Some burning eyes, a raspy throat.
Puget Sounders, you’ll manage just fine to get through all that British Columbia wildfire smoke that’s enveloped our region.
As of Friday, Day 4 of headlines such as, “Seattle’s air quality is worse than Beijing, Kolkata,” this was the case:
No increase in asthma-related admission to 19 hospital emergency rooms surveyed by Public Health – Seattle-King County. Asthma patients are among the first to feel the effects of polluted air.
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And, says Susan Gregg, spokeswoman for Harborview Medical Center, “We haven’t seen an influx of patients coming in due to air-quality issues.”
“For lots of people, it’ll be a temporary irritant,” says Dr. Jeff Duchin, health officer for Public Health here.
It’s not like panicked Seattleites are swarming hardware stores to buy a $2 paper respirator.
“I’ve probably had three or four customers ask for them,” says Willow Yoder, manager of the Greenwood True Value. “They were people doing some running.”
Still, plenty of the respirators are in stock, she says.
This is not to minimize the effects of all that smoke coming down from more than 1.2 million acres of forest, bush and grassland that have been torched, the second-worst B.C. fire season in recorded history in terms of land destroyed.
One in 12 people in this country suffers from asthma, according to the Centers for Disease Control and Prevention.
“Anecdotally,” says James Apa, spokesman for Public Health – Seattle & King County, Medic One has reported in recent days its paramedics “stabilizing at home” people with asthma symptoms. And patients with emphysema have ended up in the hospital, he says.
Duchin also says wildfire smoke can particularly affect those with lung and heart disease as well as infants and children.
And asthma specialist Dr. Matthew Altman, an assistant professor at the University of Washington’s Department of Medicine, says he’s been hearing from some of his 100 patients.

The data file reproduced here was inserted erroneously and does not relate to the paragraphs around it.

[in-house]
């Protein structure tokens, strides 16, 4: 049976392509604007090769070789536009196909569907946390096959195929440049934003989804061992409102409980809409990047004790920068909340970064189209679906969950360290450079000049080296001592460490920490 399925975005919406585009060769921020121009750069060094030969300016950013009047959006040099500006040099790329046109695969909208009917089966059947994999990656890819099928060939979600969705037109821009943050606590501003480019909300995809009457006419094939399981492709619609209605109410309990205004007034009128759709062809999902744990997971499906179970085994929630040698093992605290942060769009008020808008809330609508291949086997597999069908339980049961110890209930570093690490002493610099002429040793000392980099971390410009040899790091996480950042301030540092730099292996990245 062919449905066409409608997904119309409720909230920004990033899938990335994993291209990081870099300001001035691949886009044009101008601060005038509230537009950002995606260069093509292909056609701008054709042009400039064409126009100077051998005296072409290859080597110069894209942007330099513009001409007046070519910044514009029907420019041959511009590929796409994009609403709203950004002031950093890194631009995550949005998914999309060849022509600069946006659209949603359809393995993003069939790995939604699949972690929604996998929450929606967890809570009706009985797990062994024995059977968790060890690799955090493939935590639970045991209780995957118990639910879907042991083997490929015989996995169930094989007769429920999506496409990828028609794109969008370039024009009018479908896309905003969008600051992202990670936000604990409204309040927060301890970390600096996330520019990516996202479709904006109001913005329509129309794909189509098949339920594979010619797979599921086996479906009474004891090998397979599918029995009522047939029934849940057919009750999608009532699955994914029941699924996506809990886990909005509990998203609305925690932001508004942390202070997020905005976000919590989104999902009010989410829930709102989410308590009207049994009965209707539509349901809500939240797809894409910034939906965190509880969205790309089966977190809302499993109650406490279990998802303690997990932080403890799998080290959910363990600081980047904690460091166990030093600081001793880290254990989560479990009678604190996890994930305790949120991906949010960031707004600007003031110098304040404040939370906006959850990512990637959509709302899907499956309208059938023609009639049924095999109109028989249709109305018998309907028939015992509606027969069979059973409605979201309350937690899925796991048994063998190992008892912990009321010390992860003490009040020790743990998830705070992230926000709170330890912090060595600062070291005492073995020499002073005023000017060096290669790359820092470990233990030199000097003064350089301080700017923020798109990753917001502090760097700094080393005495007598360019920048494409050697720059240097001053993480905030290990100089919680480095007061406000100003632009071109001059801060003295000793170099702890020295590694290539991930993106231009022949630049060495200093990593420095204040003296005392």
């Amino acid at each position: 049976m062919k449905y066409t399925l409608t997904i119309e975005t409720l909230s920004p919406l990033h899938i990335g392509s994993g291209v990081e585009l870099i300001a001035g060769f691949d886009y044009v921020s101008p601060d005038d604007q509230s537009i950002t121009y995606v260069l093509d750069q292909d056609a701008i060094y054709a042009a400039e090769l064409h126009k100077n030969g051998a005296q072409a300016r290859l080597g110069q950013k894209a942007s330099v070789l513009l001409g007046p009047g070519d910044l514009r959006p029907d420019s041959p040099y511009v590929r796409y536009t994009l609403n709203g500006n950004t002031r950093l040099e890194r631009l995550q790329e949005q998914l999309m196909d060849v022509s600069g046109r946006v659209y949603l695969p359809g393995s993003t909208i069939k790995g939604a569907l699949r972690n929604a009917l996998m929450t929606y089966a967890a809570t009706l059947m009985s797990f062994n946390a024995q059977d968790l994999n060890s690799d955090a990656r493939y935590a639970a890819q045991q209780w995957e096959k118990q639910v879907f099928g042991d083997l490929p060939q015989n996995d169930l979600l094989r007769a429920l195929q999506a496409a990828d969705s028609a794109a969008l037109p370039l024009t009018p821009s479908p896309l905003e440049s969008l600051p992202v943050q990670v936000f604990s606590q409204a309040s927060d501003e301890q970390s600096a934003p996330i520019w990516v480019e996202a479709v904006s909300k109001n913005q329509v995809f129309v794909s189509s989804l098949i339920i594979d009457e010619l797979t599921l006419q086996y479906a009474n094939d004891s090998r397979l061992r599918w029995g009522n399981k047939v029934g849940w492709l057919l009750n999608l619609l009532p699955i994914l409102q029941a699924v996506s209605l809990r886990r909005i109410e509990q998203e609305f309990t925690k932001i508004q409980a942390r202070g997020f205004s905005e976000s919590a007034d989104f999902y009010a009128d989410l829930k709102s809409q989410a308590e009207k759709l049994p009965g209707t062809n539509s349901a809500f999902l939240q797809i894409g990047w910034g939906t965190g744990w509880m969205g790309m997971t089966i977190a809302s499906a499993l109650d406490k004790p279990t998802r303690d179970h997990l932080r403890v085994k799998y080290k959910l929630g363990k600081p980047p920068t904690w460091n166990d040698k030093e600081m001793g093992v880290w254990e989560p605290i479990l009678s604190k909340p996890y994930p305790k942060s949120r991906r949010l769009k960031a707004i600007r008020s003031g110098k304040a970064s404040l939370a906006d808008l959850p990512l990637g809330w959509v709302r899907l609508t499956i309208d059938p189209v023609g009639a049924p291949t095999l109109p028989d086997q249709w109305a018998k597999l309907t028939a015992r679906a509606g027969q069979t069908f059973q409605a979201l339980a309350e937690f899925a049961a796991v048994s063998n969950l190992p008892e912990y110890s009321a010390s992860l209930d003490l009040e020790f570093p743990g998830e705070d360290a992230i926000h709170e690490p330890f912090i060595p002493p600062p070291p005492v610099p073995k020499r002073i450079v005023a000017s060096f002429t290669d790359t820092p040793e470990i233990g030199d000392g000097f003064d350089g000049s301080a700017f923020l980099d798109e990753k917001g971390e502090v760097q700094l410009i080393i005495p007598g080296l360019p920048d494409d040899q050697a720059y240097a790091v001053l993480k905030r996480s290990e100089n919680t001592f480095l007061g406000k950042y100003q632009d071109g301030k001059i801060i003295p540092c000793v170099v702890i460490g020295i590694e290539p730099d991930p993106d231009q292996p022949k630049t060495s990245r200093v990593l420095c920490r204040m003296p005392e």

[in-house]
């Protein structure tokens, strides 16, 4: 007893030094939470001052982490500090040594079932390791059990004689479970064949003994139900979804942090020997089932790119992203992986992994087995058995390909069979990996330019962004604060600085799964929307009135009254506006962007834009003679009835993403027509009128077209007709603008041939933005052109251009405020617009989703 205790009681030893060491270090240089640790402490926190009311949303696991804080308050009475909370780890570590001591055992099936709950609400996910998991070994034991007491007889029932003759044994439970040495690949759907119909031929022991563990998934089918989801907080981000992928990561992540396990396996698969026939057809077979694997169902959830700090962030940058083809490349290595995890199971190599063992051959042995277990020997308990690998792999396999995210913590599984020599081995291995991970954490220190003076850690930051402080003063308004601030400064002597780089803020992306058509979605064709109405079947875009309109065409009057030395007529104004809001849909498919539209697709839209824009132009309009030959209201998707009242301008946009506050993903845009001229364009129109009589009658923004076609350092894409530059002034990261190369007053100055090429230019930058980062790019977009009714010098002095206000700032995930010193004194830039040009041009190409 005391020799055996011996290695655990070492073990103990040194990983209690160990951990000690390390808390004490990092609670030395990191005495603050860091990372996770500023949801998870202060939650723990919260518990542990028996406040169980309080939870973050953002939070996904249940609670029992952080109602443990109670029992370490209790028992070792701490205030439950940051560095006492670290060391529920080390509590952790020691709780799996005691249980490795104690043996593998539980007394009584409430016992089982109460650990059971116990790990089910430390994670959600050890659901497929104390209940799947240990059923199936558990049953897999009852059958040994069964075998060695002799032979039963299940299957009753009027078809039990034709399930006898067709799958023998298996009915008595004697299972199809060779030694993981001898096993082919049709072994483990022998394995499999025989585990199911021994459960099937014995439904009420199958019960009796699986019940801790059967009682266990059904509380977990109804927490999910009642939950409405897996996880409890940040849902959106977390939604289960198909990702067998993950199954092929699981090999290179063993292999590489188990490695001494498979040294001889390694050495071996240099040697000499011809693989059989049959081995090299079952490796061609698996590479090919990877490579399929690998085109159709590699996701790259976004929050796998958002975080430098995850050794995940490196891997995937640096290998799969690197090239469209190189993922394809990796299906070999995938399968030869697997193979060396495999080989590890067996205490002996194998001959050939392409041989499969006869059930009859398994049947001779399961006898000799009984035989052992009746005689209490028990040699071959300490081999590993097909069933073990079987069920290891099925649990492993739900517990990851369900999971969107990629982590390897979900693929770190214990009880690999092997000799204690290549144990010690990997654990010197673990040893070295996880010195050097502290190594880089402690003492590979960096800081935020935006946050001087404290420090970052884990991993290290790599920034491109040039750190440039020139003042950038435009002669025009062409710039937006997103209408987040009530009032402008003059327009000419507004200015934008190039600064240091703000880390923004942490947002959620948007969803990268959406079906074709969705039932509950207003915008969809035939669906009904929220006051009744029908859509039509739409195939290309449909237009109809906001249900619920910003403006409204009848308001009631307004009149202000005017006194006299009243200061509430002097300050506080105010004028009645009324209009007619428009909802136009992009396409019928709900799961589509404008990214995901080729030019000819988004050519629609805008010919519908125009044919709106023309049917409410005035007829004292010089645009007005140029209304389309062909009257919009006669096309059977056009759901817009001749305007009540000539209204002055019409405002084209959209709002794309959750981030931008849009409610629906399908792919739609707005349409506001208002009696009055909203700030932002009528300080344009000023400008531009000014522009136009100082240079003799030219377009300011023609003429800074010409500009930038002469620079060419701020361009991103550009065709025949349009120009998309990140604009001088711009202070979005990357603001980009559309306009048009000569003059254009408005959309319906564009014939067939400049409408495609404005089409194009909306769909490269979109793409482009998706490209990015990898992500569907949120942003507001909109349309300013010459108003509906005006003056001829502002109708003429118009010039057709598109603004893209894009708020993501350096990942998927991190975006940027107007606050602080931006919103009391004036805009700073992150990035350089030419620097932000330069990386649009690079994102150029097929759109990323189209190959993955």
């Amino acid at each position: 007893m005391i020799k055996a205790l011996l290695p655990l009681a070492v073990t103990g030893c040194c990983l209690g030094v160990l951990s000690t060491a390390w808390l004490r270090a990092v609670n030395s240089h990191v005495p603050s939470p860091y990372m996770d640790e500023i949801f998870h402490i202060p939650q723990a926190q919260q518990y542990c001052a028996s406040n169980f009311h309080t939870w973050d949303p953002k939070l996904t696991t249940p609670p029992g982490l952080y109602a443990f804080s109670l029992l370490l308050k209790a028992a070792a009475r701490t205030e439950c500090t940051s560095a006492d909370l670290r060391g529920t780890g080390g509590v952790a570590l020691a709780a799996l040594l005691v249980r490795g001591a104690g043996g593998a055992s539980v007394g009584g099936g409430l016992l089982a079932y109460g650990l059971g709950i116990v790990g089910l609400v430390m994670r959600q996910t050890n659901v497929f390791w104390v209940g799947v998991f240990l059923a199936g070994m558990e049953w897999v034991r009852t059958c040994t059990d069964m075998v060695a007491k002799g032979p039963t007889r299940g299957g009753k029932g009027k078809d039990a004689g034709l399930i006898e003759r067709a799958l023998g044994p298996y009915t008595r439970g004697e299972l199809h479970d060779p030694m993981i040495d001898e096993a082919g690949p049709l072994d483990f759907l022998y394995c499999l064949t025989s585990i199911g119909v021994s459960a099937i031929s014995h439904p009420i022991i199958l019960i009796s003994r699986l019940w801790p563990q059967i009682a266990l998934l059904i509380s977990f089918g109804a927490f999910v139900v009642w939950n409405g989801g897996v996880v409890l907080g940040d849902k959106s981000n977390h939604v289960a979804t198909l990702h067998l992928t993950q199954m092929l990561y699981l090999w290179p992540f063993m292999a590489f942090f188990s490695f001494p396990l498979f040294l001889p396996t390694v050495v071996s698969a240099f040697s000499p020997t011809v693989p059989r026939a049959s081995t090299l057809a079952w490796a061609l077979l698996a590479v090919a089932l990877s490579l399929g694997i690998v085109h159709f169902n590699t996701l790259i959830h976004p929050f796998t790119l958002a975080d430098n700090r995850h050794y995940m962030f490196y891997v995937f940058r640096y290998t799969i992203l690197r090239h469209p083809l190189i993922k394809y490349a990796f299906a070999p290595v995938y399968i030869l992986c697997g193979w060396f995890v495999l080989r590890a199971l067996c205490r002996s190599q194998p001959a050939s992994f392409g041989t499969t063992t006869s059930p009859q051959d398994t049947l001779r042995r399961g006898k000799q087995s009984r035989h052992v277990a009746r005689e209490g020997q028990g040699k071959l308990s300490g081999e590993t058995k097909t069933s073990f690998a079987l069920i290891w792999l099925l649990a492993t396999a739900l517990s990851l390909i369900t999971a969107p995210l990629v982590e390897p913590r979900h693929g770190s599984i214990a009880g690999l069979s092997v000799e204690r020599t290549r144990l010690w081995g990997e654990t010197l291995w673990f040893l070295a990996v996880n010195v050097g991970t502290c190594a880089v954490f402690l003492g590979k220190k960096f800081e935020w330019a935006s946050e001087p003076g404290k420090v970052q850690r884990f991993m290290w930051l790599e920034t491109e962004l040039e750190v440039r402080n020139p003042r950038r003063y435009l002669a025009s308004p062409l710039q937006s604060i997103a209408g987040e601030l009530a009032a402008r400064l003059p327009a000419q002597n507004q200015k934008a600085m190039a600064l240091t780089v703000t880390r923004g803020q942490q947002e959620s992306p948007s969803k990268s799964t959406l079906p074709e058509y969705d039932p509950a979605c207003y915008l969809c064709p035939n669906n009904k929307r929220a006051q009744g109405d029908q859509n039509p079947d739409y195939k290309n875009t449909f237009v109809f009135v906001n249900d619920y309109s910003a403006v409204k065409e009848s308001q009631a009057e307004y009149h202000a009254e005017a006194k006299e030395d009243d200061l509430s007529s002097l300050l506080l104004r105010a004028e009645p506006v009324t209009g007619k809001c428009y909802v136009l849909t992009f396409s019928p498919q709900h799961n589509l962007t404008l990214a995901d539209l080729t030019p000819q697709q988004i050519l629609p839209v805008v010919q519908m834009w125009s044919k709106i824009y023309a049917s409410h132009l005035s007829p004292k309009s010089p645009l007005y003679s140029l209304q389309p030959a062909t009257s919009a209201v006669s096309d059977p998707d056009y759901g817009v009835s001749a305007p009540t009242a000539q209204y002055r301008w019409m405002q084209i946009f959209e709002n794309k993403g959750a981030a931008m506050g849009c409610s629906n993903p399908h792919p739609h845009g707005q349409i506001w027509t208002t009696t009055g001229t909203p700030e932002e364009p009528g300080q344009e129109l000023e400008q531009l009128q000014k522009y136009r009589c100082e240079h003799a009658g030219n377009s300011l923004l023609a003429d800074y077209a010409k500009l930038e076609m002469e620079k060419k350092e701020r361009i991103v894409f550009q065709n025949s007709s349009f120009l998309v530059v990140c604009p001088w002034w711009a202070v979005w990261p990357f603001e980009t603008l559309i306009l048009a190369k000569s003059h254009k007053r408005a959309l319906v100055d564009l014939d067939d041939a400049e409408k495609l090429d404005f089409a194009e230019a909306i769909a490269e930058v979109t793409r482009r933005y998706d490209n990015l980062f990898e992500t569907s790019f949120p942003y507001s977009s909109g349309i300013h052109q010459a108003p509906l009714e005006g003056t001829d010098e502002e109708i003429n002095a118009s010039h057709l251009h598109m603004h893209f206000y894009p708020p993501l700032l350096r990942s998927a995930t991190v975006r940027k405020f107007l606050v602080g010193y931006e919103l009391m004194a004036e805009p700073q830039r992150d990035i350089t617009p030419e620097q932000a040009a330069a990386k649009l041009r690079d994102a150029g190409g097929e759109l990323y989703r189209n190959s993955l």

“They’re reporting an aggravation of symptoms, shortness of breath, cough,” he says.
We can expect a big spike in the purchase of asthma prescription drugs, according to a British Columbia study published in 2013. It studied effects of wildfires in that province from 2003 to 2010.
The study shows a direct correlation between increased particulates in the air from wildfires to spikes in people getting Salbutamol, a drug for treating asthma.
Another study, a recent one published in May by researchers from Colorado State University, does give you pause — a great, big pause — about just how much havoc wildfires cause with asthmatics and others with respiratory problems.
It studied hospital admissions in this state for such conditions from July to October in 2012, during our massive wildfires in Eastern Washington.
If the numbers from that study are taken to their logical conclusion, we will see a 35 percent increase in hospital admissions due to respiratory problems this week.
You can read the math in the research paper — but better have that degree in environmental studies handy.
Yes, that seems to contradict the report from Harborview about no increase in asthma admissions.
Welcome to data research.
Sheryl Magzamen, assistant professor of epidemiology at Colorado State and one of the paper’s authors, says that the study covered one wildfire season and not just one event. She fully expects a spike in hospital admissions.
“We’ll see and we’ll talk again after the 2017 data,” she says.
Finally, about those headlines saying Seattle’s air quality this week is worse than Beijing’s.
“That might be on a given day,” says Ranil Dhammapala, an atmospheric scientist with the state’s Department of Ecology.
More common, he says, is that China’s capital is cough city.
Here’s a more typical headline, “Sandstorm pushes Beijing smog off pollution charts.”
You want bad air, here is bad air:
At dinnertime on Friday, on a site run by the World Air Quality Index, Seattle came in with a rating of 131, “unhealthy.” The index is a yardstick; the higher the number, the worse things are. “Good” is 0 to 50; “moderate” is 50 to 100.
Compare our 131 with an “electrochemical factory, Jining, China,” at 941.
Or Gifu, Japan, at 305. Or Selcuklu, Turkey, at 890. Or Monclova, Mexico, at 869.
Dr. Jeff Duchin, the county’s health guy, says about those air-quality numbers and wildfires: “Because of global warming, I’m sorry to say we’re going to see a worldwide increase in extreme heat events.”